Not sleeping 7-8 hours a night will ruin your life
There’s even a stigma in the veteran community about discussing the elephant in the room. The thing about PTSD is that it affects everyone differently. And no, I’m not talking about being in a car accident on your way to work so you adjust your travel plans for the rest of your life. I’m talking about PTSD from combat.
What is combat PTSD?
There’s a ton of literature out there on the different types of PTSD in war, but the one I need to elaborate on is trauma caused by direct combat. I guess, before I get into that let’s get some things straight. Since I’m from the Army, I’ll be using Army terms. There are people deployed in non-combat MOS’s and combat MOSs. There are even forward support units that accompany combat units on the front lines that see a ton of action even though they are too valuable to directly partake in every firefight (combat medics, communication specialists etc). But most of deployed persons from all branches hardly ever leave the wire. When they do, it’s normally for logistics. Now I am generalizing, but I have to for this article.
Combat PTSD for infantry units is much different. It’s a day in day out occurrence. While a non combat MOS may get hit by an IED or receive fire or have their FOB mortared and it may be traumatic, it’s not anything you’re subjected to on a daily basis. Infantry units, at least us (504th 82nd ABN), were expected to hate. To meet violence with violence when the situation called for it. Our experience, and the trauma that follows, is fueled by anger. And it persists when we come home. Needless to say, being able to “calm the fuck down” is a challenge.
Here’s What Works to Dillute Combat PTSD and Anger
When I came home from Afghanistan, it was difficult to sleep. I would be awakened by guys we lost, see them in my dreams, and relive an IED blast over and over that took out our medic, disabled our turret gunner and left me completely unharmed. Aside from being mostly deaf in my left ear now, I was unscathed after running over two double-stacked, anti-tank mines.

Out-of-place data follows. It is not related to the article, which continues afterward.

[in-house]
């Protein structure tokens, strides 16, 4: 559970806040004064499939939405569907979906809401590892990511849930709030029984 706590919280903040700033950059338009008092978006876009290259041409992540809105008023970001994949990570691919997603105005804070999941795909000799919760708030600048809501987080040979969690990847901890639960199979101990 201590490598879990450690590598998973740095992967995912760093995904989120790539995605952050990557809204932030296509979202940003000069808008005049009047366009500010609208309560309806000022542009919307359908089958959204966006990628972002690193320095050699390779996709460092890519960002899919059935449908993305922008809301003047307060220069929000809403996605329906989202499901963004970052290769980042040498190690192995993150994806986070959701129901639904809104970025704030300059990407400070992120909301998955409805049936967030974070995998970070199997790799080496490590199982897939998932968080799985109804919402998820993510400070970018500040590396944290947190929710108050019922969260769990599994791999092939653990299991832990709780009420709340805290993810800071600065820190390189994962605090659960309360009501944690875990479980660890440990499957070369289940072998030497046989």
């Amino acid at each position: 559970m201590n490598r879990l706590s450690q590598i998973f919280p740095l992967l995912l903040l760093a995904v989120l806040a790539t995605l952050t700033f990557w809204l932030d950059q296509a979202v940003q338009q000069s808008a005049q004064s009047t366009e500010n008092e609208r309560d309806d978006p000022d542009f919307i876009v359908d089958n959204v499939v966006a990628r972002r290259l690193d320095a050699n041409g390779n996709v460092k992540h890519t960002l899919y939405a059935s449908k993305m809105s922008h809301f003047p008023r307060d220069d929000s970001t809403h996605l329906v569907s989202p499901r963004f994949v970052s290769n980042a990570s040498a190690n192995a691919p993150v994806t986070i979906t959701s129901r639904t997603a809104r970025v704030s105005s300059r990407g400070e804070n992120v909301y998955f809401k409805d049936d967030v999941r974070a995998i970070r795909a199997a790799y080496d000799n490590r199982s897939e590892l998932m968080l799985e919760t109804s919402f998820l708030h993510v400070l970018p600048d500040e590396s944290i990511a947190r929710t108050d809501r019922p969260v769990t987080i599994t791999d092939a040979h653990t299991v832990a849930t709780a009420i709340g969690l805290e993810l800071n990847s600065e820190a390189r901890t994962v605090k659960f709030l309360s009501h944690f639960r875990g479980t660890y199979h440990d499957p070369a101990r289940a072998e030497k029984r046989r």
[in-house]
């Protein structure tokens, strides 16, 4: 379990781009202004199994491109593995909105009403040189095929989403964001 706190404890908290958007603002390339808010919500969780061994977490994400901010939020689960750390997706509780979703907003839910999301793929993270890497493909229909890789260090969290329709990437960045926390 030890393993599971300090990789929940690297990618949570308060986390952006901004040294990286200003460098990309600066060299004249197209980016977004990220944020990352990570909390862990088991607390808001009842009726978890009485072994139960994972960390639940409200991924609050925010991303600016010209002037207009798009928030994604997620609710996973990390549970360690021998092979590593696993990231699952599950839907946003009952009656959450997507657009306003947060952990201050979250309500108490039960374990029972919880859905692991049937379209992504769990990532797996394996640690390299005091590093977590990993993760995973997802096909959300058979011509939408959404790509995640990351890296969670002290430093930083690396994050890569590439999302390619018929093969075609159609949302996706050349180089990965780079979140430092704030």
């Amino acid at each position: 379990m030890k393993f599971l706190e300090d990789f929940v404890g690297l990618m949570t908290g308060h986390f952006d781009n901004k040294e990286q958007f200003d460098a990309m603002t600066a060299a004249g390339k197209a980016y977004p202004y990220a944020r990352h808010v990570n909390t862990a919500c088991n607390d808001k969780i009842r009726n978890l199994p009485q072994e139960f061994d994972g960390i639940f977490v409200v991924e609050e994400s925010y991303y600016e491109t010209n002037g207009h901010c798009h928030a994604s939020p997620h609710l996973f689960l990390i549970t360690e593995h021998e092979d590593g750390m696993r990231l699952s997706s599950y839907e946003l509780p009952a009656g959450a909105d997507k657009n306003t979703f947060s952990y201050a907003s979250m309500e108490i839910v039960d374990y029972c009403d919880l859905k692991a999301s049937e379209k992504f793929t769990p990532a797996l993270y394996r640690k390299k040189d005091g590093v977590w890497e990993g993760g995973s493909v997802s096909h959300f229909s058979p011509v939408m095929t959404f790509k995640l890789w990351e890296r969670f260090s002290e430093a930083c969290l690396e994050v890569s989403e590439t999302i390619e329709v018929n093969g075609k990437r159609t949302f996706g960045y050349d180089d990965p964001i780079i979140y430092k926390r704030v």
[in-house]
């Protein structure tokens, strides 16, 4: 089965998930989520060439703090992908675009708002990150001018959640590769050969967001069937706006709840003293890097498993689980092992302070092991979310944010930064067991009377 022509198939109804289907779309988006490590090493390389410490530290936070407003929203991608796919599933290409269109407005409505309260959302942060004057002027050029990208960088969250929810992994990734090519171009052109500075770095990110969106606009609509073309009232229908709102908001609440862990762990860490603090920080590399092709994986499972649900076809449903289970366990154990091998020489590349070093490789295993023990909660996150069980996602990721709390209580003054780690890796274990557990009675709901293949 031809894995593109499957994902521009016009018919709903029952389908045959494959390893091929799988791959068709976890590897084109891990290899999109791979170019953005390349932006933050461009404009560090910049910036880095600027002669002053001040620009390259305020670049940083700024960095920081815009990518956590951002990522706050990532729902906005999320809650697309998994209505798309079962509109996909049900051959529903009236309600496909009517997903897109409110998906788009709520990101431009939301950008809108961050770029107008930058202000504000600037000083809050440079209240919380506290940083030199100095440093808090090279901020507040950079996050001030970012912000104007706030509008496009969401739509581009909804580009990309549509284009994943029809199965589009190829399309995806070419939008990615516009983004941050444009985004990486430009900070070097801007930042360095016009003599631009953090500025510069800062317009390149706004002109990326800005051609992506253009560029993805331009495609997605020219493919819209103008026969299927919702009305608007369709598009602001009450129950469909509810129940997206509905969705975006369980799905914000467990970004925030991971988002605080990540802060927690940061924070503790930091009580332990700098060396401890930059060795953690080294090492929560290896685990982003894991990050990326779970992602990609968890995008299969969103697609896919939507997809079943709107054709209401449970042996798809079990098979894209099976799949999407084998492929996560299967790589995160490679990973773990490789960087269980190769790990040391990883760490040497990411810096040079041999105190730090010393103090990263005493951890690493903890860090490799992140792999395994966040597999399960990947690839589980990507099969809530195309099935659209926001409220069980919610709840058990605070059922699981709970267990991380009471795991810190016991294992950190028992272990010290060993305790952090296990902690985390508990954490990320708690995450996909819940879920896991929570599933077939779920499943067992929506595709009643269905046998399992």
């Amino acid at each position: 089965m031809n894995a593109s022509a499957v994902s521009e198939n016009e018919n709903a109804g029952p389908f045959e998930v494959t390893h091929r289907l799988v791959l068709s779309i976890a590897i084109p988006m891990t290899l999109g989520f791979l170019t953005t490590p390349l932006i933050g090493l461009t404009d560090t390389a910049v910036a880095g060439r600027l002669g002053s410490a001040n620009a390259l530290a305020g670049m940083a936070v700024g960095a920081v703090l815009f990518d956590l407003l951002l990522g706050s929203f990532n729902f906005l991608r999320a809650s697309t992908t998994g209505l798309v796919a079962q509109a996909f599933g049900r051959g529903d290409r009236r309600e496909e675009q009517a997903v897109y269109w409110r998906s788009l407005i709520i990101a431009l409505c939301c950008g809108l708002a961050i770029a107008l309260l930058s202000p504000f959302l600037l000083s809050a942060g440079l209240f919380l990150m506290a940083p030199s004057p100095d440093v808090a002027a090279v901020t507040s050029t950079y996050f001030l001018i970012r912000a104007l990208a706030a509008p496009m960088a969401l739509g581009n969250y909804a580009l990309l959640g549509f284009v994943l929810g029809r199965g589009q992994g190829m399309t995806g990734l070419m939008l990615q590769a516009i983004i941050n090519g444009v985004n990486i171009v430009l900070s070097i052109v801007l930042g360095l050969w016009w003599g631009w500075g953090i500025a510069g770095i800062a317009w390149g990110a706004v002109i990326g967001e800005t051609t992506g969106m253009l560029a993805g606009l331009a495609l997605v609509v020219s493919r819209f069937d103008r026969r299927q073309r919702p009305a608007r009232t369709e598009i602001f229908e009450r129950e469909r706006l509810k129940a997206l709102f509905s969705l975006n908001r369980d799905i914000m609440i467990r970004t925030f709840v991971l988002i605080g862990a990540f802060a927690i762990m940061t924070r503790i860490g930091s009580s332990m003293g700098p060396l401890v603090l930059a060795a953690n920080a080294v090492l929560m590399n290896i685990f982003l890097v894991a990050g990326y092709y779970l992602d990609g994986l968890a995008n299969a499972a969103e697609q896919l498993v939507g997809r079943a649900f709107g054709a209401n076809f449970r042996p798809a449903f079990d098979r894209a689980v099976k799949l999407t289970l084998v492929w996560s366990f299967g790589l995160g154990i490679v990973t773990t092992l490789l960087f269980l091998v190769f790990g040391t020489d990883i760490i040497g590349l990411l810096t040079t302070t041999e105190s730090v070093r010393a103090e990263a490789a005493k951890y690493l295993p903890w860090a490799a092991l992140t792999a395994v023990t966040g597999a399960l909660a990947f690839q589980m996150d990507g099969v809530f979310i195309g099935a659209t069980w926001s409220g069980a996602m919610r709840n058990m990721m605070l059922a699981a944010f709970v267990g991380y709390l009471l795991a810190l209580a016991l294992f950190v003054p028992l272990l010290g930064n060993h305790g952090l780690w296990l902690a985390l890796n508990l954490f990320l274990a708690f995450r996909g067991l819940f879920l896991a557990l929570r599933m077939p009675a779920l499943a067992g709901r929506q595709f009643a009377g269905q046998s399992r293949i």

Not only was I pissed at everything (command, leadership, teammates, life, finances, the list goes on) I couldn’t sleep for more than 30 minutes at a time. I would barely rest and wake up every half hour for about 4 hours a night. My performance suffered in garrison, on PT tests, in my personal relationships with friends and with family.
Over the past decade I’ve learned that sleep is by far the most important shit to get right for living a fulfilling life. Here are a few suggestions I implore you put into action now.
1. Alcohol Dependency
Cut back the drinking. Alcohol is a depressant even though I love drinking a few beers at night. I used to slam a 6pack or more of high gravity beer or scotch every night before bed. If it was in the house, I would drink it. It wasn’t until a shitty breakup last year that I gave it up for month and a half. I became a happier person, lost weight and slept better for it. I was a miserable bastard and everyone saw it. To make things easier for you leave the alcohol for the weekend. Don’t drink it during the week if you know you abuse it.
“Save the booze for the weekend and keep it out of your work week; your life depends on it”
2. Don’t Eat Shit Food
Nutrition in key. What you put into your body directly affects how you looks, feel, and think. The first step is cutting out sugar in it’s many forms. Stop drinking soda, and sugary energy drinks. I don’t care what billboard advertisements or endorsements from your favorite athletes are getting paid to promote – cut the shit out. Stop guzzling fructose laden crap into your gullet. The same goes with food – avoid an overload of starches, breads, processed junk day in and day out. Every now and then, it’s fine. Pick a day to cheat and eat your heart out. We’re talking about striving for the 80/20 rule. But I recommend to push yourself closer to 90/10. 90% of the time, don’t ingest sugar heavy foods or drinks. Your body and mind will thank you.
“Strive to reach 90/10 on eating or drinking sugar free foods”
3. Exercise Your Ass Off